COVID vaccine boosters may be necessary soon
WHEELING — Studies are underway to determine if a booster shot for the COVID-19 vaccine will be needed to combat variant strains of the virus, and a local health official says it seems likely that one could be needed as soon as the fall.
On Monday, Wheeling-Ohio County Health Administrator Howard Gamble said the department had been advised several months ago by the state and Centers for Disease Control that a review was in progress to determine if a booster would be necessary. Gamble said the problem was the length of time required to determine if a booster is needed, compounded by the possibility that variant strains of COVID will warrant an additional dose.
Gamble said he was of the opinion that a booster would likely be required, in order to protect against variant strains, if nothing else.
“What we see right now is that things are pretty steady, (protection) being in the upper 90% for both Moderna and Pfizer (vaccines),” Gamble said. “If variants are introduced, you could say we need a booster because of the variant strains. It gives more protection, and the population would be better off, as far as responding to additional outbreaks.”
Gamble said that vaccines, such as those against measles, mumps and rubella, can and have existed for years before a booster is required; in the MMR vaccine’s case, it was more than 20 years until measles began reoccurring in the 1990s.
“It may take a while. We were anticipating notification relatively soon, if we would need booster shots, so that we could prepare mass clinics,” Gamble said. “It’s our understanding that the studies are still ongoing. …
“This is a little different (from MMR). We’re responding to a pandemic, so at this point, it’s about how we can put together a booster vaccine program relatively quickly, if necessary,” he said.
“In my opinion, it will be necessary for a booster vaccine, and it could be as early as this fall, or much later, depending on how well the virus in the vaccine we received is responding to it. Right now, things look very well. But with the introductions of the Delta, UK, Brazil (variants of COVID), it may come down to a decision to do the booster based upon the variant strains.”
Gamble said he felt the variant strains are likely going to be the impetus to start a booster program. He said that while it has been a few days since Ohio County had reported a new case of COVID — the website reported seven days between two individual cases on June 10 and June 17, and another positive reported Monday morning. However, Gamble said additional COVID variants were recently identified in previously positive individuals.
“It seems like it’s picking up more and more that we’re identifying, especially the UK variant,” Gamble said. “I think it will result in us saying we’ll need to do a booster campaign.”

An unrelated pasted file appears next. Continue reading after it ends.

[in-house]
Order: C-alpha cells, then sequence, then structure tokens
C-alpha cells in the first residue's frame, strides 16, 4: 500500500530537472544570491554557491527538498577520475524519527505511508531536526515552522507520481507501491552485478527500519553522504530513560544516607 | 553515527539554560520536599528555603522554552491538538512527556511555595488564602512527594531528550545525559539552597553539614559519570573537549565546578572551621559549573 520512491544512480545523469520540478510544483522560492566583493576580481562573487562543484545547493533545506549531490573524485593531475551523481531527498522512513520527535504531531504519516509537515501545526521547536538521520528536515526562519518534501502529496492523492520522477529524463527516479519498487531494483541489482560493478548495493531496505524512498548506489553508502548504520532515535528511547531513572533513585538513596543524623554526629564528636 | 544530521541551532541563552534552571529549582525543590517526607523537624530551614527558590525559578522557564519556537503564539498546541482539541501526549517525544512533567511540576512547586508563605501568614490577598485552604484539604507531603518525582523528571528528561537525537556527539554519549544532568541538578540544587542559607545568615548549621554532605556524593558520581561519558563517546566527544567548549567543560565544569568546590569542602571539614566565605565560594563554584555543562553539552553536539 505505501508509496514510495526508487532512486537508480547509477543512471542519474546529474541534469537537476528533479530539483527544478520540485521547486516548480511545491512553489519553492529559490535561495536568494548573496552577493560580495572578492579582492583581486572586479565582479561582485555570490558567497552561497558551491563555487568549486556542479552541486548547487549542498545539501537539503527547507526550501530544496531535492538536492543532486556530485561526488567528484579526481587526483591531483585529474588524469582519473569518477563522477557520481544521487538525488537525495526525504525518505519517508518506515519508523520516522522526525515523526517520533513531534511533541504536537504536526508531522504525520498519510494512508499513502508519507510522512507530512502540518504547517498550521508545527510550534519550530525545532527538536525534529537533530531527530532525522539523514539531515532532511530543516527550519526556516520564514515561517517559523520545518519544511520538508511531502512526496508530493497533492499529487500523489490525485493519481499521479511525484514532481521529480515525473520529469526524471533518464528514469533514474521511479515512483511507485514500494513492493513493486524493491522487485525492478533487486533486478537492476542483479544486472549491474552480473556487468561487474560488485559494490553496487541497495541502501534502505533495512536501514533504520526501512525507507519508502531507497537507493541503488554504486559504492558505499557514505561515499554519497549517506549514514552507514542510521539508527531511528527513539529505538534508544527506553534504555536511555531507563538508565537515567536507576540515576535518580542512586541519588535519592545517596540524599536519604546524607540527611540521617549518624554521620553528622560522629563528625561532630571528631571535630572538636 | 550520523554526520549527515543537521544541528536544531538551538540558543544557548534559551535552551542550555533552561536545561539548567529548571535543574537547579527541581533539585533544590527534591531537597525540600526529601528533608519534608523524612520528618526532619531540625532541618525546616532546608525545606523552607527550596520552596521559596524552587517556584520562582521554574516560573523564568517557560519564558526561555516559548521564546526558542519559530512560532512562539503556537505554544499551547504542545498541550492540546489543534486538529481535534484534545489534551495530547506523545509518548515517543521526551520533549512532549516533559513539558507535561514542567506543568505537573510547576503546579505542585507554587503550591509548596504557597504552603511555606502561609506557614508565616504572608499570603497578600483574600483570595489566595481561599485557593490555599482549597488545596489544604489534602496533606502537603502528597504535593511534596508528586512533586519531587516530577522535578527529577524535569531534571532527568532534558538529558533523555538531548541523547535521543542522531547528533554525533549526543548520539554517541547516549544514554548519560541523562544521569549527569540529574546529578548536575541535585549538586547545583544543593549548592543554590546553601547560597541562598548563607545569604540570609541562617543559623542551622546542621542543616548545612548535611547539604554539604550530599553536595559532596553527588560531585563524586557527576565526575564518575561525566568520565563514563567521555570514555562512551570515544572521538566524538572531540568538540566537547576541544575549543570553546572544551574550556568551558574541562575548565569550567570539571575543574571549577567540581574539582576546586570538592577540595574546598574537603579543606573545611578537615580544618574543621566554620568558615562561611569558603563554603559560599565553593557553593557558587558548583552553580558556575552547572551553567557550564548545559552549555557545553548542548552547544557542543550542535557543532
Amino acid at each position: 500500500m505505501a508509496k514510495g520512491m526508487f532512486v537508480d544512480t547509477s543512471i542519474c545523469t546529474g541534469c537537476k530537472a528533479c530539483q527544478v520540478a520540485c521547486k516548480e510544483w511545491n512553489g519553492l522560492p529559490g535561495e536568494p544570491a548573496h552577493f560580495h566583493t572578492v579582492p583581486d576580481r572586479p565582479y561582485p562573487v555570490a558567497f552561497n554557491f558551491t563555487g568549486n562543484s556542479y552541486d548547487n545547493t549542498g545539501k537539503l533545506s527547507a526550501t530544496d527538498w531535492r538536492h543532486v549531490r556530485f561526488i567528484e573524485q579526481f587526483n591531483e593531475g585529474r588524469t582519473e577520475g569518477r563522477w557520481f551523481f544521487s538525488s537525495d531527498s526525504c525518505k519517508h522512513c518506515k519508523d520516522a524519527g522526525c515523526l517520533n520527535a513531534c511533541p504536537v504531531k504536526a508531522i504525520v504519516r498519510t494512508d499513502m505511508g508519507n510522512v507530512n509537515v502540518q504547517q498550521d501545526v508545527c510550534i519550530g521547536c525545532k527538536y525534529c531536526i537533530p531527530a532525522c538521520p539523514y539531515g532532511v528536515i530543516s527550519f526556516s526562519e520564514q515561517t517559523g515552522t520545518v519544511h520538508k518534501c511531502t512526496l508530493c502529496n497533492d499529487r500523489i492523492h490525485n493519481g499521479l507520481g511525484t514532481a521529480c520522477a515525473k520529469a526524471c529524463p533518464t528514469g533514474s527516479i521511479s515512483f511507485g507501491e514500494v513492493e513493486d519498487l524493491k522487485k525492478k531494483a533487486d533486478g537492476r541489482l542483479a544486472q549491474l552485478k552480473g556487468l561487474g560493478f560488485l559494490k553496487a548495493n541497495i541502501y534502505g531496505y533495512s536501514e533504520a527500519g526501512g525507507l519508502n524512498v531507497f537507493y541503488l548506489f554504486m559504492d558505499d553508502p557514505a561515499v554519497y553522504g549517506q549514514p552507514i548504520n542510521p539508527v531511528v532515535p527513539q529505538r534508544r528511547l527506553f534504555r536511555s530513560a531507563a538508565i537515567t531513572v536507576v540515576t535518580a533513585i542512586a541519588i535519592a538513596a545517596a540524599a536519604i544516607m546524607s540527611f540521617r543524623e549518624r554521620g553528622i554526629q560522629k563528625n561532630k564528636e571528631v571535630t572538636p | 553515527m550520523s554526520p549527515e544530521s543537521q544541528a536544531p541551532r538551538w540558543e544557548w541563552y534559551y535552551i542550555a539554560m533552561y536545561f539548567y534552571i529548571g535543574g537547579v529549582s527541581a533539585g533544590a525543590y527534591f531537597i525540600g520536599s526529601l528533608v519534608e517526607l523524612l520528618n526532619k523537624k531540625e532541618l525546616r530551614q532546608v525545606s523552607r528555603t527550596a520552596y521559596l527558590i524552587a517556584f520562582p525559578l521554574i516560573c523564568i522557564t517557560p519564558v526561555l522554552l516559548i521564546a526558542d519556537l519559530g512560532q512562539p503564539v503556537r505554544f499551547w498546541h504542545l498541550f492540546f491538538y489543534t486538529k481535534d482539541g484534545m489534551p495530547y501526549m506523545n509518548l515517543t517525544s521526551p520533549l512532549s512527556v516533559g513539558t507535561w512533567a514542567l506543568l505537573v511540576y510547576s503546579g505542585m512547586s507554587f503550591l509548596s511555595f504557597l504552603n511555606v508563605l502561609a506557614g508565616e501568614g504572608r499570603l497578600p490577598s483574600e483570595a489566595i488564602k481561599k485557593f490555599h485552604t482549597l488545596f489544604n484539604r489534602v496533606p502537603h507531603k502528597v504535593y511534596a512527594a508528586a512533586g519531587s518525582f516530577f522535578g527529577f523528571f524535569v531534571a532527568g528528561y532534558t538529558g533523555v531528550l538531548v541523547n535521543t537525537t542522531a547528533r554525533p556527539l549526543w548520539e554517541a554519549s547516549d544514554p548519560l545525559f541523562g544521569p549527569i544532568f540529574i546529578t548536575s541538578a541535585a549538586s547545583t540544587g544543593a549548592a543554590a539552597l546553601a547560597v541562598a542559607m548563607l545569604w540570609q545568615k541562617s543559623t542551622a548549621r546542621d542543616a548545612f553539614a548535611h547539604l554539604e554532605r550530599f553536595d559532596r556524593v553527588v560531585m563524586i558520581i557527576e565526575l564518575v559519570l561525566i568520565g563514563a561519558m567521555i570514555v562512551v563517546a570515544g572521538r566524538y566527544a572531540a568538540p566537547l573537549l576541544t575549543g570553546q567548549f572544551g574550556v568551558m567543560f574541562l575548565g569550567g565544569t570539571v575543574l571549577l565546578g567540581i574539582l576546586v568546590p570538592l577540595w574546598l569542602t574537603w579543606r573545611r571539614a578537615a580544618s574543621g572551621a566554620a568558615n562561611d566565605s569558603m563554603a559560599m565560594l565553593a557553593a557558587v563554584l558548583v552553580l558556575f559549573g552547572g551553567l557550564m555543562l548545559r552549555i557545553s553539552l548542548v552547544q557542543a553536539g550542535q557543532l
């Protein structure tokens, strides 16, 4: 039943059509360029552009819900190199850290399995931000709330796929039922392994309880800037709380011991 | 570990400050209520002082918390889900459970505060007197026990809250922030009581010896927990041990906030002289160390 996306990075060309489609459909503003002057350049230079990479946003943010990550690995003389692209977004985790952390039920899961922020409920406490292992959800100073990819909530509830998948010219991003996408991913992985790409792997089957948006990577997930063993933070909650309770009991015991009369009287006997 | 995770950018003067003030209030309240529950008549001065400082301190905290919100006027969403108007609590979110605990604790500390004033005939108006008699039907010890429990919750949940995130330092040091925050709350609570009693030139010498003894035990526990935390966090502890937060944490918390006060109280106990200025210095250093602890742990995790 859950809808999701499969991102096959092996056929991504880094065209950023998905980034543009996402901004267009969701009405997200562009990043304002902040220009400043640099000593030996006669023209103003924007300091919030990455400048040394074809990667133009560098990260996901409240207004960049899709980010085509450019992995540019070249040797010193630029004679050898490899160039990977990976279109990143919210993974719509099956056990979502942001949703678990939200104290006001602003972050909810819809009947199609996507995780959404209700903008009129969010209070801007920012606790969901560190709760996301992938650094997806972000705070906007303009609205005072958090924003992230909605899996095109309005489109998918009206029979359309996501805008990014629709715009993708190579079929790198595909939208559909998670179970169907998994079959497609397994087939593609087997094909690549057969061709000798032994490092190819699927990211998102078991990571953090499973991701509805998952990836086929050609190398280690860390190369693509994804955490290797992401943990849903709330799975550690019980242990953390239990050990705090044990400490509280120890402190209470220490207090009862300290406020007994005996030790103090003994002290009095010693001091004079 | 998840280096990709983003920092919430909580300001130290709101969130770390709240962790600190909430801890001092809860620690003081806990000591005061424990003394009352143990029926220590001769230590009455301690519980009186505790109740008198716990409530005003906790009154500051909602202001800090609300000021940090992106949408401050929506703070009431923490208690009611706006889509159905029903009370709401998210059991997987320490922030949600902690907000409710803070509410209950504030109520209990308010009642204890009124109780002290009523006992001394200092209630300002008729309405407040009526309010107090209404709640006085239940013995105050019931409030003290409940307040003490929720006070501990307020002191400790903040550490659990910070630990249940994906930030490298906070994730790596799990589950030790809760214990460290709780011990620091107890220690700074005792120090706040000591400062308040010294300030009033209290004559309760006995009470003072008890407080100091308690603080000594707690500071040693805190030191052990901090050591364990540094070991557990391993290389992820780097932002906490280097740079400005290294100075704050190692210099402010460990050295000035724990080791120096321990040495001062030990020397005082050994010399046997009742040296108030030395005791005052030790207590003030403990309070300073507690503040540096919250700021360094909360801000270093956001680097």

He added that the infrastructure is already in place for local health agencies to roll out mass vaccination clinics if the need arises. However, numerous questions still stand between a smooth rollout, such as whether or not a booster manufactured by one company can be safely administered to someone whose first vaccine was from another and concerns with age.
“It’s not just, ‘We need it and therefore we’re going to do it.’ Just like the original rollout, there are lots of little issues that make running a mass vaccination a little challenging,” he said. “We have a lot of questions. Can we use any vaccine? What’s the age? What’s the dosage? What is the spacing?”
The spacing concern, Gamble said, involved needing to use the national vaccine database to identify how long it’s been since a client got their initial vaccine, which some sources, such as certain pharmacies, did not contribute to, further complicated by some people losing their vaccine card.
“There’s a lot of cards out there, individuals call us asking to replace them when they get lost,” he said. “We have the national database, but not all participating vaccine programs dumped into the database. It’s going to be more of, ‘Can you remember when you got it? Greater than three months? You can get it.’
“Rolling out a booster campaign is not easy; we did it most recently in the ’90s. We were responding to a lot of outbreaks of measles, and the CDC said the recommendation was to do a booster. At that point, because there was a requirement for schools, it had to be fit into the required back-to-school vaccinations. When you look at this, it’s going to be more of a challenge. It’s not part of back-to-school, but a lot of people got this vaccine. In order to be protected, you need to administer a lot of vaccines.”
Additionally, when the boosters roll out, health care providers will need to account for the people coming to get their first doses of vaccines, and integrate them into the booster shot schedule as well.
On the bright side, Gamble said, booster vaccines should be made available at most common locations throughout the county, such as pharmacies, Health Right, and other locations where the vaccine can currently be obtained, rather than being limited to a county effort.